When it comes to layout, FLUID offers countless interesting things, called elements. These include various masks, input and output fields, graphically animated signs, switches and scroll bars and much more. The designer uses these tools to create his program in the way that individual displays will later be shown in a PC terminal.

After this design has been completed, the designer passes his design on to the programmer. He still has to revise the program code = fill the fields with life, program the program jumps and then compile. The program is then loaded into a PC terminal and executed there.

FLTK and FLUID can be used as Linux or Windows versions. The following combination is also interesting for program design for PC programs from Linux terminals: The designer uses a FLUID.EXE under Windows to design the program layout. The programmer uses FLTK under Linux in order to later translate / compile the program for a Linux terminal.

The FLUID design toolkit is available as a PC program under Windows: FLUID.EXE. You can copy this program to your PC and start it. Installation is not necessary. Then you open a function MAIN, define a new window / window in the pixel size required by the PC terminal and then begin with the design of the content.

If one window is not enough, you can copy the window and create additional windows. The program automatically creates program code from the drag & drop steps of the user. This is saved at the end and passed on to the programming for compilation. (If the programmer and designer are the same person, you can of course translate the program immediately. However, experience has shown that the graphical user interface looks more appealing if you let other people near to design it.)

Mini Tutorial: Introduction to FLUID

Experience has shown that nobody reads this paragraph. People read the headline - and then start (if at all) with the step-by-step instructions. In the event that you are reading this anyway: the following program was designed by a colleague from our back office / marketing department! The lady is NOT a programmer. She simply took our FLUID manual and then spent a few hours familiarizing herself with FLUID and designing this little program. At the same time, she pointed out weaknesses in our instructions. We have revised our instructions and used the program you created as the basis for this tutorial.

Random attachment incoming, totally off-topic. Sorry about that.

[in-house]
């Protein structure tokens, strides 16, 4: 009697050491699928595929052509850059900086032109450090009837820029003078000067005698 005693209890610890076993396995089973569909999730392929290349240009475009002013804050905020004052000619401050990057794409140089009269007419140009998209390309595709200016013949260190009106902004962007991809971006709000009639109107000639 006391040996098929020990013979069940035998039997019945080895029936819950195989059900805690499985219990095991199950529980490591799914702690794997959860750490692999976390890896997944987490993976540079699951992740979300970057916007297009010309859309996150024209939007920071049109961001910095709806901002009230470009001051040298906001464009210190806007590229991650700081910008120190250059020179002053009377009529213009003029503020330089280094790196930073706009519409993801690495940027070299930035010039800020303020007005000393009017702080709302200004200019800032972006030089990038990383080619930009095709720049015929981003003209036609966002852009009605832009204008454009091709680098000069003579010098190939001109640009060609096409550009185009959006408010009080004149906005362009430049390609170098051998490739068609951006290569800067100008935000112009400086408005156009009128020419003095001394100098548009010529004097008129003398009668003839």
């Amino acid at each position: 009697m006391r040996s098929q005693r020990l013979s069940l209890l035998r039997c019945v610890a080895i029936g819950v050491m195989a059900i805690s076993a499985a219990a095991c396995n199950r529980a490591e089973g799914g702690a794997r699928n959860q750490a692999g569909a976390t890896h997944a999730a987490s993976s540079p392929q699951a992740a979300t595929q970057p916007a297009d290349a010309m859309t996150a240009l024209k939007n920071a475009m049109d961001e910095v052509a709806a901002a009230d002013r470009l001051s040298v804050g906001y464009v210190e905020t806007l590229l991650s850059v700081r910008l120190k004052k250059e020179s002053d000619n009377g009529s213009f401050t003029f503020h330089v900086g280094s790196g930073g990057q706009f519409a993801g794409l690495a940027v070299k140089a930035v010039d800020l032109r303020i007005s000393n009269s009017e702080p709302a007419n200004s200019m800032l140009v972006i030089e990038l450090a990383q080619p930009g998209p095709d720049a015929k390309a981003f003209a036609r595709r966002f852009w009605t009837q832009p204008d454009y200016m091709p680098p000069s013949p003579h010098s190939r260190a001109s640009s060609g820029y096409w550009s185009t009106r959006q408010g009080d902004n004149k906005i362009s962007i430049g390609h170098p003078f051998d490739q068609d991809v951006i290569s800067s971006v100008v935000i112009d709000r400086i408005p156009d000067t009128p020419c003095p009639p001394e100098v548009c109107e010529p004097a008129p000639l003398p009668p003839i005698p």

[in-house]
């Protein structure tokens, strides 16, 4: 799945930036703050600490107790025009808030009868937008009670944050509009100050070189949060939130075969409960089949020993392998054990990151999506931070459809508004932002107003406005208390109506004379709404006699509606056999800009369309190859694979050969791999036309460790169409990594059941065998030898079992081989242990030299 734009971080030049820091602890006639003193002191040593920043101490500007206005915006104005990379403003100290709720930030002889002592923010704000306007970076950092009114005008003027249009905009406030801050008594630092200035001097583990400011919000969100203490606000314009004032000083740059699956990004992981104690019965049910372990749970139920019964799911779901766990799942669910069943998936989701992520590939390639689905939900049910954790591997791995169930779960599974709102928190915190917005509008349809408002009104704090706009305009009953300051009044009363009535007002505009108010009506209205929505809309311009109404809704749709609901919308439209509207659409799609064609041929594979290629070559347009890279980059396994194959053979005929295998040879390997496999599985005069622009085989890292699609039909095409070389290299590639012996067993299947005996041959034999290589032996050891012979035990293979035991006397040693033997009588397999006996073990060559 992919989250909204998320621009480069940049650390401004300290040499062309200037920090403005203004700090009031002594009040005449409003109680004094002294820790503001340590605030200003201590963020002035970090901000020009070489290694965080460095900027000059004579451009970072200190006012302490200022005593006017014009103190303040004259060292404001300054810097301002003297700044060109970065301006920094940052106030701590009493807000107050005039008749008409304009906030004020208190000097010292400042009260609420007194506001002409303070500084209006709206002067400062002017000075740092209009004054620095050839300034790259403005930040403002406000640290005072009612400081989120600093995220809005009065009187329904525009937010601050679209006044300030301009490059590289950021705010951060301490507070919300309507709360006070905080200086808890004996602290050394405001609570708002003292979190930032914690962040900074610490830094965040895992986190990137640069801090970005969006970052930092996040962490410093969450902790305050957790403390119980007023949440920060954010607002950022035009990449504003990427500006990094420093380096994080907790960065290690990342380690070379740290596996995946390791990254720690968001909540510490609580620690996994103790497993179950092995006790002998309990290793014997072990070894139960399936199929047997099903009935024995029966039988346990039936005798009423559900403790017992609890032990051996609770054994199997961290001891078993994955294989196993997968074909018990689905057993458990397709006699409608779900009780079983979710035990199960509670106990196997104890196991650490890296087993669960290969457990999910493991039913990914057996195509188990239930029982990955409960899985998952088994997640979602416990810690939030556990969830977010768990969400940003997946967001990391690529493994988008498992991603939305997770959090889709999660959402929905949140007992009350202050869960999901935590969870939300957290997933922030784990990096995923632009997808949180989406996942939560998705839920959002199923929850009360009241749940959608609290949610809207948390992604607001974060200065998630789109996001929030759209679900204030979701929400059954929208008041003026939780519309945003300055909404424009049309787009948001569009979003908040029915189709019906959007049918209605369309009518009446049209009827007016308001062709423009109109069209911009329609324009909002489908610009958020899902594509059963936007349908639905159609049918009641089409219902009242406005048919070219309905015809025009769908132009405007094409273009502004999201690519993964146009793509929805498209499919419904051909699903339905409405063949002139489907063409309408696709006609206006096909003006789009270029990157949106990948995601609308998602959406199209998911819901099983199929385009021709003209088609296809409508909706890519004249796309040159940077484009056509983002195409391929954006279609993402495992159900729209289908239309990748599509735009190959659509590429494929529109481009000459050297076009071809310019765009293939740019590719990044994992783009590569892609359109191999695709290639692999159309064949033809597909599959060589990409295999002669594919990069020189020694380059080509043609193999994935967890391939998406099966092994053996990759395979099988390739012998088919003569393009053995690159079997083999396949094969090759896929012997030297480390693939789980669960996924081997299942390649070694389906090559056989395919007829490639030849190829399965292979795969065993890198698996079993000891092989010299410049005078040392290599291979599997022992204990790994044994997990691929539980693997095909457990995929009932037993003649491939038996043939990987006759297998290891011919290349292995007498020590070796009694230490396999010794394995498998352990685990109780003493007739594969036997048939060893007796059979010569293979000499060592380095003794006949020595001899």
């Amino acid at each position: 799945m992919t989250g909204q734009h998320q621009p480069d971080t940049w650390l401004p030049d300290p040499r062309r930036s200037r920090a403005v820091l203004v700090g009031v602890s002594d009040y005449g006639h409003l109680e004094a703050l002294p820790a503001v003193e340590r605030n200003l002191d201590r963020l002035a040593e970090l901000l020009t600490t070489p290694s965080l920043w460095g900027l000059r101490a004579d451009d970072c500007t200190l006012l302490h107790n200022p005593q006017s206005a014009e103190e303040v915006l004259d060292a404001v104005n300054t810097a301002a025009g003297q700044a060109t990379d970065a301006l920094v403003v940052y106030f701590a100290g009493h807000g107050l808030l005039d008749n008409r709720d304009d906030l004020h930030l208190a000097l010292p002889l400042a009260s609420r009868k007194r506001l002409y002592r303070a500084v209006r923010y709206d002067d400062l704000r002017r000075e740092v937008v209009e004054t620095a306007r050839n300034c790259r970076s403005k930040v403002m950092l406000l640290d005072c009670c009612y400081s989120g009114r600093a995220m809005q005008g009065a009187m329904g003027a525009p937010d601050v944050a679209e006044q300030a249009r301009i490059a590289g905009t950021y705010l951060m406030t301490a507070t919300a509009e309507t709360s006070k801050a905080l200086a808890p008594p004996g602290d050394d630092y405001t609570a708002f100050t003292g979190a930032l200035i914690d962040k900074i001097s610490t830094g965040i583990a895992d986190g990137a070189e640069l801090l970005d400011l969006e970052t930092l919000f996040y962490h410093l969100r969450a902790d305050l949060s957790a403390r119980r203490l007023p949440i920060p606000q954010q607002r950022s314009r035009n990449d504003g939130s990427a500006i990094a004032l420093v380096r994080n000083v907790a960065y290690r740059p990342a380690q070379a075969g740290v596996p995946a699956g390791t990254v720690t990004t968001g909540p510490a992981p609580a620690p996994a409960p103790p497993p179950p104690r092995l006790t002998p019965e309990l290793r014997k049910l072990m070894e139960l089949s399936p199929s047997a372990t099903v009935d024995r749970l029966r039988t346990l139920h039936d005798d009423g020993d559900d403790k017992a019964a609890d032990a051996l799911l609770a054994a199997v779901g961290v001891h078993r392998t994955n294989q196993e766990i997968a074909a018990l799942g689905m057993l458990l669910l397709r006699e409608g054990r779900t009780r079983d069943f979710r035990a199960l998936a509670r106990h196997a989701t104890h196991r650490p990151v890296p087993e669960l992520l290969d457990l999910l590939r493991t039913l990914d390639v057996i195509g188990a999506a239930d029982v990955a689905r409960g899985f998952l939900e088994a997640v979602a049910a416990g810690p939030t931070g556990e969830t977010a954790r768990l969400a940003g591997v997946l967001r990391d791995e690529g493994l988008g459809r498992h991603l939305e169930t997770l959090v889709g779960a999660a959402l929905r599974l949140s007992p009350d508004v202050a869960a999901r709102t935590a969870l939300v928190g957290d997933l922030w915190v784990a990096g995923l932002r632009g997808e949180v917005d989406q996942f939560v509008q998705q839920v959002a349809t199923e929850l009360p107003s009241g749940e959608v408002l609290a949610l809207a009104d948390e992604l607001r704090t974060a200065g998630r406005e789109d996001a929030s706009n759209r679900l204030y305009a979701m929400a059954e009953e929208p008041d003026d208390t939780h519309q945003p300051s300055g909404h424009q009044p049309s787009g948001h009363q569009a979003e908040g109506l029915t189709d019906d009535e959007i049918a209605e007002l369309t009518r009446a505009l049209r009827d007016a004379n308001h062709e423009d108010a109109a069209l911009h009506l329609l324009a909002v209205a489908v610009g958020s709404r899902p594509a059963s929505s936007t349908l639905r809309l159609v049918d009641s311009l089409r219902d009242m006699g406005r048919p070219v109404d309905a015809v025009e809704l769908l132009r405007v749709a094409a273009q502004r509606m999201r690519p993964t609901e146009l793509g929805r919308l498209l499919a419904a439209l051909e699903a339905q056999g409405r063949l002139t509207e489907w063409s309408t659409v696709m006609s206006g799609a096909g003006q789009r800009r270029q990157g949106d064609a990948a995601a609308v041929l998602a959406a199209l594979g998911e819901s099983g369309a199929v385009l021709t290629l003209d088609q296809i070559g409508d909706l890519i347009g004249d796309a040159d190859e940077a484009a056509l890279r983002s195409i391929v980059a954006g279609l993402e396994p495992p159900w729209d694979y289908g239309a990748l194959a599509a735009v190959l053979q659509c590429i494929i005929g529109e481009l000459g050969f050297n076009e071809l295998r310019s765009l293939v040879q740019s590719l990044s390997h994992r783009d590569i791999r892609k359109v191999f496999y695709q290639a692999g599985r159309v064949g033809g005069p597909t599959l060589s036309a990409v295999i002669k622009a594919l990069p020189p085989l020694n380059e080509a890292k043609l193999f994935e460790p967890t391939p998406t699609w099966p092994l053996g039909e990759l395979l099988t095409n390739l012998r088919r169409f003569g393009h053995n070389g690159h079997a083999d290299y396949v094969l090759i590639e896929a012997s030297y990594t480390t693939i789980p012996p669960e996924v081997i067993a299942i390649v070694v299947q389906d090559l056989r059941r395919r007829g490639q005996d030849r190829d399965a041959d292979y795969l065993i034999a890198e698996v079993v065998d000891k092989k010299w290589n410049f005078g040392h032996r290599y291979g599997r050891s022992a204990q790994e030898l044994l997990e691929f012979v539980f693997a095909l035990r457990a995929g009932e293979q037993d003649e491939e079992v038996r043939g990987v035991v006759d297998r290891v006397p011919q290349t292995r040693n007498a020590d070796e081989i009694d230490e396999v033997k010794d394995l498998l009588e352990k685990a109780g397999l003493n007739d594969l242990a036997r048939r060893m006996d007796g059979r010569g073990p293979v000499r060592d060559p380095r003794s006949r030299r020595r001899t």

The first program steps:

(1) Download FLUID as WIN32 version and demos
A FLUID.EXE program version for WINDOWS / WIN32 can be downloaded from the download area. See the beginning of this page. We have also included a few demos there, which are the easiest way to get started. The whole thing was packed into a ZIP file. You can simply download the ZIP file and unzip it into a directory. An extensive, time-consuming installation is not necessary.
(2) Start FLUID.EXE
Start FLUID. You will now see two windows: on the left the programming window, on the right a tool window. The programming window is still empty.In the tool window you will find tons of elements, icons and widgets that you can use later for program design. (The tool window has a tooltip help: simply move the mouse pointer over an element and wait until the explanatory text is displayed.)